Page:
Ann Howcutt & Albert Buttivant
Ann Howcutt married Albert Buttivant in 1871. For reasons unknown he signed the register as “Albert Huckinbury” and shortly afterwards was said to be unmarried. This is their story.
Ann Howcutt was born at Plaistow on 23 February 1849, the fourth of nine children of William Howcutt and his wife Emma Brown. William (also known as William James) appears to have been a blacksmith throughout his working life. At the time of the 1851 census, William and Emma were living with their four surviving children along with two other households at 2 Bell Water Gate, Woolwich. Ten years later, the family had moved north of the Thames to 3 Arbour Gardens, Stepney, where as well as the parents and their seven surviving children, Ann’s widowed grandmother, Mary Brown, was also in residence.
On 27 February 1871, Ann Howcutt married Albert “Huckinbury” at the church of St James the Great, Bethnal Green.  The groom was a cigar packer. Like Ann, he signed the register. The witnesses were “Eliza Barley” and Hannah De Gruchy.
The 1871 census was held 34 days after the wedding but contains no record of an Albert or Ann Huckinbury. However, Albert Buttivant was living at 11 Heath Street, Mile End in a household headed by his widowed mother Hannah. Albert was described there as “unmarried” but there can be no doubt that he was actually the same person as “Albert Huckinbury” because the births of all of Albert Buttivant’s children were registered with the mother’s maiden name given as Howcutt. Moreover, Eliza Burley and Hannah de Gruchy - the witnesses to the marriage of Ann and Albert - were sisters of the bride and groom respectively. In the 1871 census, Hannah was also living at 11 Heath Street and Eliza Burley was living with her parents nearby at 95 Heath Street. The most plausible explanation is that although most members of Albert and Ann’s families knew of their marriage in February the information was kept from his mother – she was the person who reported to the census in April that her son was still single.
No record has been found of Albert’s wife in the 1871 census with any variation of the Howcutt, Huckinbury or Buttivant surnames.
Ann and Albert had four children:
· Ann Emma (1871-1915)
· Albert Edward (1873-1874)
· Eliza (1875-1918)
· Mary Ann (1877-1960)
On 8 January 1877, Ann Buttivant was acquitted at the General Quarter Sessions held at Clerkenwell of a charge of larceny in a dwelling house and receiving. 
The earliest records of members of the family being admitted to a workhouse are in 1879.  On 23 July, Ann, who had been working as a charwoman, along with her three daughters were admitted from the casual ward  to the City of London workhouse.  Emma and Eliza were sent to Hanwell School on 31 July and 7 August respectively.  Ann and Mary Ann remained at the workhouse until 22 August when, along with Emma, they were “removed”, though it is no clear to where. Ann and her daughter Mary Ann were destitute when they arrived at Mile End Old Town workhouse on 28 November 1879. They remained there for nearly a month and were discharged on 26 December. On the following day, Albert, Ann and Mary Ann were admitted to the same institution, where they may have remained for quite some time, as the 1881 census includes Albert and Ann in the list of inmates and their three daughter as resident in the workhouse school.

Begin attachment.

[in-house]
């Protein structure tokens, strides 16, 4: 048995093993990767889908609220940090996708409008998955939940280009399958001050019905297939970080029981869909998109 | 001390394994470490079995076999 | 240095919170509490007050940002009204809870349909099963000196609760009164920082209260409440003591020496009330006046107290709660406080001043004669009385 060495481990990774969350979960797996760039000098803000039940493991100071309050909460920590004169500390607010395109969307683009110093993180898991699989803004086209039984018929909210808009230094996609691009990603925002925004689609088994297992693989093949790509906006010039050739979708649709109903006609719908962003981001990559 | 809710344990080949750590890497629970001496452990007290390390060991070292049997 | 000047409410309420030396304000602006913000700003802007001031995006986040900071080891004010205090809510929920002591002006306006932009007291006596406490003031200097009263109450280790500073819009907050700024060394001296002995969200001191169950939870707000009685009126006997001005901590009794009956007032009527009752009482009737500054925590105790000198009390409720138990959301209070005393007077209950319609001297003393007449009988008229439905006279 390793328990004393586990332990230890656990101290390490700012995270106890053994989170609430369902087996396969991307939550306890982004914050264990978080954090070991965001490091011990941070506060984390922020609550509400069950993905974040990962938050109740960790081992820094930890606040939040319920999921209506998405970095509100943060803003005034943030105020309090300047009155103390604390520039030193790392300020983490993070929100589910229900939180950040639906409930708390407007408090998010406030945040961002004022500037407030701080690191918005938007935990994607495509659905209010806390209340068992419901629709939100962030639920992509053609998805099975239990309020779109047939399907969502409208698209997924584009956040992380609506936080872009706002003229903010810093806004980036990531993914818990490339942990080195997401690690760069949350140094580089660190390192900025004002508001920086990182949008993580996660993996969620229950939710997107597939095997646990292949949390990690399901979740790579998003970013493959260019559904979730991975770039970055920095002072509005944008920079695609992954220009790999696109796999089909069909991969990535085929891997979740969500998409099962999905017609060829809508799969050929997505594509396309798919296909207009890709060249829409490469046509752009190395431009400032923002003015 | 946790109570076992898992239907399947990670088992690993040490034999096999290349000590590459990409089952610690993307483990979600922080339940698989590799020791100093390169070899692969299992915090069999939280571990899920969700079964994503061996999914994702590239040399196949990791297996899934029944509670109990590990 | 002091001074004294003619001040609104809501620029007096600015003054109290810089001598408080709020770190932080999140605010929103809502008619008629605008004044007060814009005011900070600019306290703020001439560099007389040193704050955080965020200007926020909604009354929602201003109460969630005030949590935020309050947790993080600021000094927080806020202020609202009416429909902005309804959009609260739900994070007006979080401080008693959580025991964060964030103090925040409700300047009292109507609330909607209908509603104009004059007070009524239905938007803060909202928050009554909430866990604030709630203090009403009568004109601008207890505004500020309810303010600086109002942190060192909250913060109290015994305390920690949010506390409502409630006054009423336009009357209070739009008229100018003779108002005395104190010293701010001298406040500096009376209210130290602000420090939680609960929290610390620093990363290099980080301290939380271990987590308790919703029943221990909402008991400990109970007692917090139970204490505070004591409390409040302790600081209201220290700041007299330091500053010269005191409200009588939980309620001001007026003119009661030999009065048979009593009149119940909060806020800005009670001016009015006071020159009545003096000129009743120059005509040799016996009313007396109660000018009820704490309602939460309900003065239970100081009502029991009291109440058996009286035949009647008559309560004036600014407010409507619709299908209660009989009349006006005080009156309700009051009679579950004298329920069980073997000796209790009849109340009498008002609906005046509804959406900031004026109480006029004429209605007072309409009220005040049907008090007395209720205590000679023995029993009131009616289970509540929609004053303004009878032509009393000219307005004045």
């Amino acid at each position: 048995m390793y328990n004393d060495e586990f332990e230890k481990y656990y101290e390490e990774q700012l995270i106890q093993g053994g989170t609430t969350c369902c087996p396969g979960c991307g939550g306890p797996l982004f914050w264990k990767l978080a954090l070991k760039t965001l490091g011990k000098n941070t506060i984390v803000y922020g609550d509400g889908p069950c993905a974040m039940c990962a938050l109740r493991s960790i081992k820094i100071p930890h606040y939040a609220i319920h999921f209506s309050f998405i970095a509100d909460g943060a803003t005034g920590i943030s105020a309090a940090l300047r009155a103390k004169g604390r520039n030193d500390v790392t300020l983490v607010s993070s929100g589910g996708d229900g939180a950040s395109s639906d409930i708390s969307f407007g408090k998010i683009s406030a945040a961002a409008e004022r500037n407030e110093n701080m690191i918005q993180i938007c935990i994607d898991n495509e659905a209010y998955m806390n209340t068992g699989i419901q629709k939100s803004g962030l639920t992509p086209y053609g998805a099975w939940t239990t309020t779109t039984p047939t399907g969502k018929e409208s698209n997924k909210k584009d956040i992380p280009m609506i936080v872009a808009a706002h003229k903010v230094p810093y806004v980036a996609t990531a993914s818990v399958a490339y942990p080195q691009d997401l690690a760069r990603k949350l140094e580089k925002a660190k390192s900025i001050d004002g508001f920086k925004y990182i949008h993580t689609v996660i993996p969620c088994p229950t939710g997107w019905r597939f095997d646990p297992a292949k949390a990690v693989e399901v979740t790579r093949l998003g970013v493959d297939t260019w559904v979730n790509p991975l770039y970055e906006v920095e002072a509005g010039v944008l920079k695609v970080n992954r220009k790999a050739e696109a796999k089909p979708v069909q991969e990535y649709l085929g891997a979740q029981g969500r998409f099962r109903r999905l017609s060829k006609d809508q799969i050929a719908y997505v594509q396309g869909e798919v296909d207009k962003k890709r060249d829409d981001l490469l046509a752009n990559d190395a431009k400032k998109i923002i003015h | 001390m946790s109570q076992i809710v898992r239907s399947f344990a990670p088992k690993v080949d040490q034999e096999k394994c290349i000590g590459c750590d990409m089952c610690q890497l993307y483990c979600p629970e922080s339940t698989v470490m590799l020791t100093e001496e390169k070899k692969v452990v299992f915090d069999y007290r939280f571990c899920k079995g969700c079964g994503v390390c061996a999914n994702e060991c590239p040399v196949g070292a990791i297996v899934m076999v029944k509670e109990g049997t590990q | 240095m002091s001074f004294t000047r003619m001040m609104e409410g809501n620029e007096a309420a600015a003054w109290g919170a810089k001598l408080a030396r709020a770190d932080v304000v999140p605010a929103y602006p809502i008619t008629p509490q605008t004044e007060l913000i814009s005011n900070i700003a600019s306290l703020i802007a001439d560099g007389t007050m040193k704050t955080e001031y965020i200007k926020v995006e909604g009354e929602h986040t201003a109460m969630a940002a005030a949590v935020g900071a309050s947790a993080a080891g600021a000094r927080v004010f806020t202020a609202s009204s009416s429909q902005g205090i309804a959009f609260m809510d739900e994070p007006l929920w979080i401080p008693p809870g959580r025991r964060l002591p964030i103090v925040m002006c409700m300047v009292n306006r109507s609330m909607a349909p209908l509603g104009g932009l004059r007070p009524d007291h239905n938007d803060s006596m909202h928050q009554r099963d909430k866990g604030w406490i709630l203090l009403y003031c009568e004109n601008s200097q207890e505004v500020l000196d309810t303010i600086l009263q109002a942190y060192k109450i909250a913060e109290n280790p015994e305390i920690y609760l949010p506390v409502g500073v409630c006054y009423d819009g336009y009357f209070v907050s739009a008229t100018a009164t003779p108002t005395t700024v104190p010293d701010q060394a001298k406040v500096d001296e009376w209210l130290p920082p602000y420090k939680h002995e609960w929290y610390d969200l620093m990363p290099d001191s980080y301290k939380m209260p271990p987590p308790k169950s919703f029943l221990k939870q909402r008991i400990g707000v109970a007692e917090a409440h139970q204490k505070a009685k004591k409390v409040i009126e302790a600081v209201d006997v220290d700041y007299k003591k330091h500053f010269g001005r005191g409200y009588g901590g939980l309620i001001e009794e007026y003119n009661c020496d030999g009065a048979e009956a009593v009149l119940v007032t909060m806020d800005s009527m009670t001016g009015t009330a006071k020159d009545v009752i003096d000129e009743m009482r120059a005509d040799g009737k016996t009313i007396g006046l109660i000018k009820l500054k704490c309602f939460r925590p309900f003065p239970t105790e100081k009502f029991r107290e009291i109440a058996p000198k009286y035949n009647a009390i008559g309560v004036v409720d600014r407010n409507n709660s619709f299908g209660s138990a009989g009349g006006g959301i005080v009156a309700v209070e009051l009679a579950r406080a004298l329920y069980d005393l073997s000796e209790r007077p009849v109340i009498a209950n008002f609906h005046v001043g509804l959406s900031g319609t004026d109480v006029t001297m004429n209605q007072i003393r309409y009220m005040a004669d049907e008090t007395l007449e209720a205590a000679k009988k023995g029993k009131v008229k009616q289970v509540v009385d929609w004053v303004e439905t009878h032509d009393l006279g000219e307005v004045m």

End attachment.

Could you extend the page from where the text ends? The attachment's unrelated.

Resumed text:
In 1891, Albert and Ann were living in the same area at 87 Ernest Street, along with their two youngest daughters. Albert was working as a china packer, Ann as a washer woman and Eliza (recorded as “Ann E”) was a domestic servant. At that stage, Mary Ann was still a scholar.
At the time of the 1901 census, Albert and Ann were living in two rooms as 42 Blackthorn Street, Bow Common. Albert was the working as a corn porter. The house was presumably very crowded as the rest of it was occupied by Ann’s sister Eliza Burley, her husband, eight of their children and a granddaughter.
Ann has not been located in the records of the 1911 census, but Albert appears there as an inmate of Poplar workhouse. Records exist of numerous occasions when Albert and Ann were admitted to or discharged from workhouses between 1879 and 1920. 
Electoral registers show Albert and Ann Buttivant as resident at 8 Stewart’s Cottages, Poplar in 1918 and 1919.
Albert and Ann remained in the East End of London for the rest of their lives. They both died in the Poplar registration district - Ann in 1933 and Albert two years later.
A great deal of information about Albert’s ancestry and some of the descendants of Albert and Ann can be found online. 
 St James the Great was a very popular church for marriages at the time. Since Easter 1865, the vicar had not charged a fee, in order to encourage couples to marry rather than just live together. As a result, those seeking an economical wedding flocked to that church. In 1871, some 1,223 marriages took place there.
 The National Archives: HO27/177, page 175.
 It is possible that they were also admitted to the workhouse before that year and that the records do not survive. For instance, the earliest one for which the admission and discharge records of the Mile End Old Town workhouse survive.
 The casual ward for the City of London poor law union was at Robin Hood Court, at the south end of Thavies Inn, Holborn.
 The main workhouse for the City of London was on the south side of Bow Road. However, the City of London Union had expanded in 1869 by taking over two adjoining areas called the East London Union and the West London Union.
 Central London District Schools occupied a site of 160 acres at Hanwell, Middlesex.
 The following table sets out references to Ann and Albert Buttivant in workhouse records held by the London Metropolitan Archives (LMA). The list is probably not complete. The abbreviation “MEOT” stands for “Mile End Old Town”.
 “Edward III Descent for Danny Dyer (b. 1977) on WDYTYA “on Royal Descent blogspot by Brad Verity.